KiD CuDi: Man On The Moon (The End of Day) (Album Review)

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by Christopher “DiZ” Lamb

“This is black emo rap”
~ @Illionaire

A fine-tuned combination of Kanye West’s charisma and personality and OutKast’s eclectic persona perfectly describes Cleveland native KiD CuDi. Apart of XXL’s 2009 Freshman Edition, CuDi was joined by the likes of West Coast emcee Blu (who released the critically acclaimed Below The Heavens with beatmaker extraordinaire, Exile), the prolific machine Charles Hamilton and the DMV’s lyrical mastermind, Wale. CuDi stands out and is arguably the best act of the group as he embodies and exudes one of the most important aspects of music: innovation. After just missing the Grammy Awards deadline, KiD CuDi is geared up to release his debut album as he allows listeners a safe passage into the mind of the man on the moon.

Man On The Moon begins on a high note with “In My Dreams”, a somber (yet concise) look into the mind of Scott Ramon Seguro Mescudi. “Dreams” comes to a dreamlike close with the legendary Common beginning narration duties as the dream and nightmare sequences that riddle this concept record begin. The album itself is divided into five acts (each narrated by Common) and acts as a space age, psuedo-biography of Mescudi’s life. Following Common’s initial duties is the heartfelt “Soundtrack 2 My Life”, a look into the adventures and trials that CuDi has faced including the death of his father, which he has yet to get over (“I’m super paranoid like a sixth sense/ Since my father died, I ain’t been right since / And I try to piece together the puzzle of the universe / Split an eighth of shrooms just so I could see the universe”).

Acting as an introduction and in-depth look into the mind of KiD CuDi (slightly influenced by with his weed-laced mindset), the initial act (The End of Day) concludes with “Simple As…” before Common steers the story into Act II: The Rise of The Night Tremors. The hauntingly piercing “Solo Dolo” sees CuDi’s versatile style taking over as he both raps and sings, relaying his self depreciation and self-pity before finding the inspiration to rise from amongst ruin on his very own theme music, “Heart of a Lion”. The conclusion of the Billy Craven-featured “My World” sees Common returning to lead the album into its third act, Taking a Trip. The “lonely stoner” follows up cult classic and initial single “Day ‘n’ Nite” with the epic sounds of “Sky Might Fall” as he continues to maintain the spacial theme through his debut, seeking to inspire listeners even when things are at their bleakest.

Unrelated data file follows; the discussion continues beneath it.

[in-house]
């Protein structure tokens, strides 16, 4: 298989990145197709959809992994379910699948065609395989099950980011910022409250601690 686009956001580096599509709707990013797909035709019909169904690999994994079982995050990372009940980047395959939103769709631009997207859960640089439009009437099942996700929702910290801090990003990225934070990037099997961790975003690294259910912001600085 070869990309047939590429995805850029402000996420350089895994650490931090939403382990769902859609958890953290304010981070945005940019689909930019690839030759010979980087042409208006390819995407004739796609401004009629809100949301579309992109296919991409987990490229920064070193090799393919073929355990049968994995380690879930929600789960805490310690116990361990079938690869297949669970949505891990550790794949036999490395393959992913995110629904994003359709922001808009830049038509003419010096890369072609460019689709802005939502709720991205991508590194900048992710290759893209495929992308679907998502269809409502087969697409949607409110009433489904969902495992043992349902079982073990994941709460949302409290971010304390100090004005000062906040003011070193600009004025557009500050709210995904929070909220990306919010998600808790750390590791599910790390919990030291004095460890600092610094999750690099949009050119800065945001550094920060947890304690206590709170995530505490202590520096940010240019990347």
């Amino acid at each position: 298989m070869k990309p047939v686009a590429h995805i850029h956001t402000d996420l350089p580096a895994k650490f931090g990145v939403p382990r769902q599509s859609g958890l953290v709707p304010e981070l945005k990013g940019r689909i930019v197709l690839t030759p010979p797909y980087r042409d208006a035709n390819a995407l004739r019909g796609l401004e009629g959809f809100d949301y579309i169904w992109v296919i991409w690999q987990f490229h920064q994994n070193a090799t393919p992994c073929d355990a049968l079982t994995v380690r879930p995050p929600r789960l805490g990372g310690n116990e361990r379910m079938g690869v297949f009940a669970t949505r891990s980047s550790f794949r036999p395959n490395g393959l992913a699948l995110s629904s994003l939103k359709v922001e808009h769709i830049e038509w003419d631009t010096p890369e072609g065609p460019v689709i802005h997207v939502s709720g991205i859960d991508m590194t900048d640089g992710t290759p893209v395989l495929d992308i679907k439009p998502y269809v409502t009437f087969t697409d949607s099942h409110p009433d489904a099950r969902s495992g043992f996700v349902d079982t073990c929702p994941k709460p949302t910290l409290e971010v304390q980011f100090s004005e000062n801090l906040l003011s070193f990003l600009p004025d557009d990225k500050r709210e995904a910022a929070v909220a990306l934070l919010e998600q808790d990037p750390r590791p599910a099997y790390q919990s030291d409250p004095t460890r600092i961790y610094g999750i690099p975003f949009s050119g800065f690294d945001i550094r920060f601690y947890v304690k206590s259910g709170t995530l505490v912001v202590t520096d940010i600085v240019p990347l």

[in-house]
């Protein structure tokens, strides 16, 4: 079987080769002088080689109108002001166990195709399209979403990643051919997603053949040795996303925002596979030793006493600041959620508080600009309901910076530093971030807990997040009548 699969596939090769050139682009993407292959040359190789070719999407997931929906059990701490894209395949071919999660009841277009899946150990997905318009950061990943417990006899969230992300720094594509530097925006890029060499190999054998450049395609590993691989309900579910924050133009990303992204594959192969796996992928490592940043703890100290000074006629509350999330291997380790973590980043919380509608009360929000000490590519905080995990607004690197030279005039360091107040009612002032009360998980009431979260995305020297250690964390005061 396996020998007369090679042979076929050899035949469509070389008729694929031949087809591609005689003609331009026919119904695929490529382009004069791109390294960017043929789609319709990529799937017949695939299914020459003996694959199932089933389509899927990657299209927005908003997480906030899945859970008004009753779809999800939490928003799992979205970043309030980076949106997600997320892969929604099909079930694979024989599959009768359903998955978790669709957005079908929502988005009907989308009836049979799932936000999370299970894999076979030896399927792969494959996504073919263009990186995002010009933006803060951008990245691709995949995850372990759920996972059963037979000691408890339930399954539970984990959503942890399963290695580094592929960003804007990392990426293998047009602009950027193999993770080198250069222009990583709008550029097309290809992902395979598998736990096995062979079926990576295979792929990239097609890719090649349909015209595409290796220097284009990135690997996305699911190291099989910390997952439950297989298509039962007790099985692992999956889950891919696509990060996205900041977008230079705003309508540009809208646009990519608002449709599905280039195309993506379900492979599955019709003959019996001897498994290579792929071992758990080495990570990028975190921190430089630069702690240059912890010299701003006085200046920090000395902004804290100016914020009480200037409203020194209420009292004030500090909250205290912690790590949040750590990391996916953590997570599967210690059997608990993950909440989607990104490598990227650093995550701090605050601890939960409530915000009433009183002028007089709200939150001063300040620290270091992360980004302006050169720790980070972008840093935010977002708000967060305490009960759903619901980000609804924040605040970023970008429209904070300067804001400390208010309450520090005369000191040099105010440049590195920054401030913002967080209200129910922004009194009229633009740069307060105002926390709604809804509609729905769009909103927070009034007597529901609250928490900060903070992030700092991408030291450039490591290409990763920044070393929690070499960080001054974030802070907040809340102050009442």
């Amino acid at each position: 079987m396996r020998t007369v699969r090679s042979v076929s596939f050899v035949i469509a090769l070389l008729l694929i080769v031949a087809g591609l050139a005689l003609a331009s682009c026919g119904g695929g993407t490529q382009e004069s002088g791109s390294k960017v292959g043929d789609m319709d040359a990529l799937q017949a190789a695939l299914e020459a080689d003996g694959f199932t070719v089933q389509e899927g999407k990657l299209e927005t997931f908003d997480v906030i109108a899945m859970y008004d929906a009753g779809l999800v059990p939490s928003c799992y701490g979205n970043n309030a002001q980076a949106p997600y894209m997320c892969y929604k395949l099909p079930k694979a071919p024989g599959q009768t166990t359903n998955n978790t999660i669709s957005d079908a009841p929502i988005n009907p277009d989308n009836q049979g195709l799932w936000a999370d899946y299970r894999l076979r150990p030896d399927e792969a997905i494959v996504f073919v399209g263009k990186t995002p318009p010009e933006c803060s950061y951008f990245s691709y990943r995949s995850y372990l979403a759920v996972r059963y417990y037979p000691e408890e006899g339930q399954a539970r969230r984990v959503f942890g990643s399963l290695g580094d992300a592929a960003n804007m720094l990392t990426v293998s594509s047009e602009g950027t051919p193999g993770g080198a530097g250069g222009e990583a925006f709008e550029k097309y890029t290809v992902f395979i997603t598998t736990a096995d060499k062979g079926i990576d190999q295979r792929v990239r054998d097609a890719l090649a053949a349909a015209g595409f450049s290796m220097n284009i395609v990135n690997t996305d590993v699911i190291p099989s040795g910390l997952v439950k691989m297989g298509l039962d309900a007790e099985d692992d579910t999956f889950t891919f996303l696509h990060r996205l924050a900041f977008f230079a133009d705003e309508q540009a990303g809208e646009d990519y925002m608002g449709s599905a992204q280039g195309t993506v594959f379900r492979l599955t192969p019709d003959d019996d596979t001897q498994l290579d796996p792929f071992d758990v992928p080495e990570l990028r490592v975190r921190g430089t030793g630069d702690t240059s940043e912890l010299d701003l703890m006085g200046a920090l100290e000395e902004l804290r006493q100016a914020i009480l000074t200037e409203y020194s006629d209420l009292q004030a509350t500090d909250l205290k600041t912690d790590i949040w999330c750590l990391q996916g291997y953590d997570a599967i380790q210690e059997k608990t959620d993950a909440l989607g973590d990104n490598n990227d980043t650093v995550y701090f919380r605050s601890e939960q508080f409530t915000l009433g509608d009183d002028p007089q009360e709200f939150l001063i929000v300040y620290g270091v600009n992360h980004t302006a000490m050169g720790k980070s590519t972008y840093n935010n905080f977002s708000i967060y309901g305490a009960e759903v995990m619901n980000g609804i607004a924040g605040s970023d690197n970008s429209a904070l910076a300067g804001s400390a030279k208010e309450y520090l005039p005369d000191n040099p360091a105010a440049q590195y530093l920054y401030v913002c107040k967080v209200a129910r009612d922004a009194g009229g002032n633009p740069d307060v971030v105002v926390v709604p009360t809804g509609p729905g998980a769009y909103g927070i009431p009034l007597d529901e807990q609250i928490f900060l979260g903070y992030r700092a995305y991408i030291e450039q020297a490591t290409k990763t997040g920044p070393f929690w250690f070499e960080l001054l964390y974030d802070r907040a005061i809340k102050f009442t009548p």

The fourth act, Stuck, consists of four cuts: “Alive”, “CuDi Zone” as well as followup singles “Make Her Say” and “Pursuit of Happiness”. The former two continue the spacial theme that takes place throughout the album, firmly entrenching the album with CuDi’s brilliant concept while the awe-inspiring “Pursuit of Happiness” concludes with a final narration from Common as we enter the final act of CuDi’s tale: A New Beginning. The album comes to an beautiful close with CuDi showcasing his rhyming abilities on “Hyyer” and bringing the album full circle with “Up Up & Away” as Scott Mescudi finally awakes from his dreamlike state of mind.

With Man On The Moon: The End of Day as his debut opus, CuDi has truly created a work of art and arguably, the best alternative album to be released for quite some time. “Make Her Say” may be the only misstep on the album. While it features Chicago’s own Kanye West and Common dropping some of their most deviant verses, CuDi’s hit single sticks out like a sore thumb. On the other hand, “Make Her Say” could be placed on the album intentionally so as to provide the album with a “break” so its eclectic soundscapes would not merge together and become redundant. Comparable to to the video game “Portal”, Man On The Moon: The End of Day is brilliant, nearly flawless and short enough to not overstay its welcome while also challenging enough to maintain interest. With his debut, KiD CuDi has released a near-classic piece of art while firmly establishing himself as a leader of the new school and building anticipation for the next ambitious installment in his Man On The Moon trilogy.

4.5 spins (out of 5)

For the complete and unabridged version of this review, click here

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